The National Transportation Safety Board (NTSB) is still investigating "all aspects" of a fatal crash on June 3 near Scooba, Mississippi, that claimed the lives of eight people. Among them were four brothers. The NTSB's preliminary report, however, provides some information about what happened on a rural two-lane highway when a box truck struck a van in which the eight people who died were traveling.
If you've bought a new vehicle in the past few years, it likely has some nifty safety features (either standard on the vehicle or optional) designed to minimize your chances of a crash. These are known as advanced driver assistance systems (ADAS). However, they all have different names, depending on the vehicle manufacturer.
Americans are living longer than ever -- in part because of prescription medications that help them control blood pressure, high cholesterol and many other conditions that plague people as they get older. According to the AAA Foundation for Traffic Safety, almost half of senior drivers report that they take at least seven medications.
If you're one of the millions of parents who will be shuttling their kids to day camps, softball games, play dates and "Mommy and Me" classes this summer, it's essential to understand how much of a distraction the kids can be to you when you're behind the wheel. Not only can kids take their parents' minds off their driving, they often cause them to take their eyes off the road.
Mississippi doesn't have the weather extremes that come with the changing seasons in many parts of the country. However, summer nonetheless brings added dangers on the roads. Whether you're staying in Mississippi this summer or your vacation plans include a road trip across the country, it's important to be aware of them. Let's look at a few hazards that can plague drivers during the summer months.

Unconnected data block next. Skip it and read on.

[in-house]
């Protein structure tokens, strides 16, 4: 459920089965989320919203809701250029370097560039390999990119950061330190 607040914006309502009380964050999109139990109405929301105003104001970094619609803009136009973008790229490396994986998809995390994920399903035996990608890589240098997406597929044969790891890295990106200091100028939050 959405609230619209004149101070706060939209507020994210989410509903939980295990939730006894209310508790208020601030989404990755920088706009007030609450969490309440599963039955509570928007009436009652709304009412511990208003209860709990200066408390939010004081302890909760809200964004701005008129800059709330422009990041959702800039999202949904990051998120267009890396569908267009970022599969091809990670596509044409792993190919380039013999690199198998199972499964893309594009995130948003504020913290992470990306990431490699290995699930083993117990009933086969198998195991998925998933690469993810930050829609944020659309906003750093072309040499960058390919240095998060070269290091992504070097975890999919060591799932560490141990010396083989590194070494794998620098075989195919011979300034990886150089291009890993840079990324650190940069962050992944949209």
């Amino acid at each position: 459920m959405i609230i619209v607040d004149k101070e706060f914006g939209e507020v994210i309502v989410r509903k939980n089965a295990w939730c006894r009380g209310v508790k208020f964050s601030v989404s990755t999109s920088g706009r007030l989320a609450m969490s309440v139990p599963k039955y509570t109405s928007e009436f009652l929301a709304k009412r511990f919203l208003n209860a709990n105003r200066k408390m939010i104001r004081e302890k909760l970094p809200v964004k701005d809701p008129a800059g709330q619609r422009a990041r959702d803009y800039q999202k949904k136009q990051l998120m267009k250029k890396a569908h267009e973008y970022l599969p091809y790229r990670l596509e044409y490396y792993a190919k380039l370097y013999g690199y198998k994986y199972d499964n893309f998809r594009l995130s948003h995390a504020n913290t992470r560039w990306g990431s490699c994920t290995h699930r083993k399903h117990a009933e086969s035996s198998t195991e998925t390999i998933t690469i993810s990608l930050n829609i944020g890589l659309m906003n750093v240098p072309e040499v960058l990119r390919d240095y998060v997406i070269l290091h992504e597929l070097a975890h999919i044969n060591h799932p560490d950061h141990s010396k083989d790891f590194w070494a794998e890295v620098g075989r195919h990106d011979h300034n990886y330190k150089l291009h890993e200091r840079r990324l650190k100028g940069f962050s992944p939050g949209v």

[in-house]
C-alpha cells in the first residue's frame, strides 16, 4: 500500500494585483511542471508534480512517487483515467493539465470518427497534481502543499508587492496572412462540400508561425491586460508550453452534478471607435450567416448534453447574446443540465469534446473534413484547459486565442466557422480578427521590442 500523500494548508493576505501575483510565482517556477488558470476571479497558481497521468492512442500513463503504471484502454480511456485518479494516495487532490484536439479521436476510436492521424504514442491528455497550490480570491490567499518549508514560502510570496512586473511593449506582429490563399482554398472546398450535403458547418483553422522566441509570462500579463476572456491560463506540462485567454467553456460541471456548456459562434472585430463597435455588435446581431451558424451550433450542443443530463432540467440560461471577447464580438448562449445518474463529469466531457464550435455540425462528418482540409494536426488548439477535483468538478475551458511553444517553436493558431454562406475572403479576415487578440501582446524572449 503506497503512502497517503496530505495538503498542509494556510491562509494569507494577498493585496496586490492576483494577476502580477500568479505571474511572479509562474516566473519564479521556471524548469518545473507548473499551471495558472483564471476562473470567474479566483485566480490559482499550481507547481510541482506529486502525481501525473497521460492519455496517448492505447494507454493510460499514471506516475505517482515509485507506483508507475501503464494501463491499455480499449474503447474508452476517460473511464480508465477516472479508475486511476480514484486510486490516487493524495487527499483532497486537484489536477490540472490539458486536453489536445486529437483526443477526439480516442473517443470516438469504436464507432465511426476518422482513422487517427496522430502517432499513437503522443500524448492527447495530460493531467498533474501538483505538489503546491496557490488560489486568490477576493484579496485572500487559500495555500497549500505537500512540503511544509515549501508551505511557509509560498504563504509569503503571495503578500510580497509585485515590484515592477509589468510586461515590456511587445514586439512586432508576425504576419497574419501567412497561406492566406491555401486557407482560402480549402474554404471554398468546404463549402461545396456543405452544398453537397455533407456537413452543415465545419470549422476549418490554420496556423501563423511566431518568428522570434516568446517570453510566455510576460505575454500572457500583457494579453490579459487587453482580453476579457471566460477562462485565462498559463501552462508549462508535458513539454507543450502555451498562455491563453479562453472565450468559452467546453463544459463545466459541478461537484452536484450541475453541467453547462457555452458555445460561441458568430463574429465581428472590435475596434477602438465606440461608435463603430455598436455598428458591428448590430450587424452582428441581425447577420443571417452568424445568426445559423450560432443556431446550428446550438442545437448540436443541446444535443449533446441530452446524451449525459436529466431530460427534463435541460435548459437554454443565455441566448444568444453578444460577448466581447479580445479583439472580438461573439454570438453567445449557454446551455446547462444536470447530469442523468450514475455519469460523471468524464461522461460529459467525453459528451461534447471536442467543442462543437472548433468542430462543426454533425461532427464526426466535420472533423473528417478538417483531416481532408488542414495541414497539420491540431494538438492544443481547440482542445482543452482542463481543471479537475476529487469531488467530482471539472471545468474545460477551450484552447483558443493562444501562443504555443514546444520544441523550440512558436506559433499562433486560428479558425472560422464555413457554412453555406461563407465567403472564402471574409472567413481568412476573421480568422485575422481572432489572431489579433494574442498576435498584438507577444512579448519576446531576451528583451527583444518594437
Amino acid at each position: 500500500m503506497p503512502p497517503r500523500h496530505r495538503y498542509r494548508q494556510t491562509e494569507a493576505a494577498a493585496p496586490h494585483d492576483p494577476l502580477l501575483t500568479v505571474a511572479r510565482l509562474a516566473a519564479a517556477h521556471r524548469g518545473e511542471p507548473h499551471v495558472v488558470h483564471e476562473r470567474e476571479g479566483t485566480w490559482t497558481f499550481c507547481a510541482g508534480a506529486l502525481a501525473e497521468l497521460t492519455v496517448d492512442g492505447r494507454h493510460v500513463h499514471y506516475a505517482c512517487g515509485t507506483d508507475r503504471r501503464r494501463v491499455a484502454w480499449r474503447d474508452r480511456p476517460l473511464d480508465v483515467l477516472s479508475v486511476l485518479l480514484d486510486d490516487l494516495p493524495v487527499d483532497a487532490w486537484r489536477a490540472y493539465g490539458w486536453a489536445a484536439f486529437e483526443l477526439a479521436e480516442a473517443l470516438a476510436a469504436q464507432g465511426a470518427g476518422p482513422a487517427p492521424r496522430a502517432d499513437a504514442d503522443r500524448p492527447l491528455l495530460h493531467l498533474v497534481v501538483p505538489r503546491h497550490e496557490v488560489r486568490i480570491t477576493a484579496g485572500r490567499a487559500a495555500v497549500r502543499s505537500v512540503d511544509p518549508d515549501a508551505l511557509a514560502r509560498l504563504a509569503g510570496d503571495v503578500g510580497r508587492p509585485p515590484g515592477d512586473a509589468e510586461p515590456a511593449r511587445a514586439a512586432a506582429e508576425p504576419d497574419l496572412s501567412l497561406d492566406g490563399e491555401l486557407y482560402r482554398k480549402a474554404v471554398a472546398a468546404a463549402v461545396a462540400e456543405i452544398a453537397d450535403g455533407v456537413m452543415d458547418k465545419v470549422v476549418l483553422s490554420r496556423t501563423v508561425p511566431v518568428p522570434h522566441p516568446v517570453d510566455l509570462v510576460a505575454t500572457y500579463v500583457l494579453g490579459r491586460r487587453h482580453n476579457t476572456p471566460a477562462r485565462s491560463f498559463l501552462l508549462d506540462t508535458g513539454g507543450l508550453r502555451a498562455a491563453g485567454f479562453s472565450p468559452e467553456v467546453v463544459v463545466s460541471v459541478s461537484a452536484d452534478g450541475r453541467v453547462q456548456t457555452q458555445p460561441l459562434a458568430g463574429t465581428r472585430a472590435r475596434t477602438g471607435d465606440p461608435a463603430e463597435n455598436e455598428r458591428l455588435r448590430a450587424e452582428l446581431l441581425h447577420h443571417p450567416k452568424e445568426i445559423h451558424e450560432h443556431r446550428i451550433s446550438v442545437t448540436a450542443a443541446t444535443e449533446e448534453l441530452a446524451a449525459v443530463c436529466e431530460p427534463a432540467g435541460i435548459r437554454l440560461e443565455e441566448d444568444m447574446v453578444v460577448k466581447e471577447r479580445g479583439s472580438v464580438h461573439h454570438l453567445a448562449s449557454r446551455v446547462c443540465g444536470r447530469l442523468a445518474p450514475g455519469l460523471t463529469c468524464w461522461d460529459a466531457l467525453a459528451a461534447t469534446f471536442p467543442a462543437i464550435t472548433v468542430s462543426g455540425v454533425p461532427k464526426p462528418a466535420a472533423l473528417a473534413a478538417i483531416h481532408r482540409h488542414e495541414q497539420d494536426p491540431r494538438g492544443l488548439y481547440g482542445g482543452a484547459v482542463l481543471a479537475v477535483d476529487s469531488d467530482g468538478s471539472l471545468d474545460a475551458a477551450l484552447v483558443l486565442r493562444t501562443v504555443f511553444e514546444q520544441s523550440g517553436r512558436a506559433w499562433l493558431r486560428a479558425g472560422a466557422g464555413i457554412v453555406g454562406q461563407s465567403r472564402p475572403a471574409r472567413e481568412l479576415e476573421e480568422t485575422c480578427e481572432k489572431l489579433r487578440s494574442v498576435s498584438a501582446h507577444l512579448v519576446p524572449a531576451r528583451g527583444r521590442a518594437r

Many people think they're not guilty of distracted driving because they don't use their phone behind the wheel. That's certainly an important safety measure. A buzzing phone or the sound of an email or text coming in can be hard to resist. Turning your phone off and putting it out of reach (maybe even in the trunk) can eliminate the temptation to just take a quick look while you're stopped at a light.
We're coming up on the time of year that's been ominously dubbed the "100 Deadliest Days for Drivers" -- from Memorial Day through Labor Day. Many Americans are taking weekend trips and longer vacations. Teens with little experience behind the wheel have a lot of free time, and much of it is spent in their cars.
In the aftermath of a car crash, people are often focused on healing from their physical injuries and dealing with the damage to their vehicle. It can be easy to neglect the psychological damage that may have resulted from the accident.
Most parents exercise an added level of caution when they're driving with their children in the car. Unfortunately, they're still at the mercy of other drivers who may not be so cautious.
We all know about the opioid epidemic in this country. Overuse of opioids -- even prescribed dosages -- can lead to addiction and overdoses. Perhaps less attention has been paid to the impact of opioids on drivers and the safety of all of us on the road -- even when taken as directed.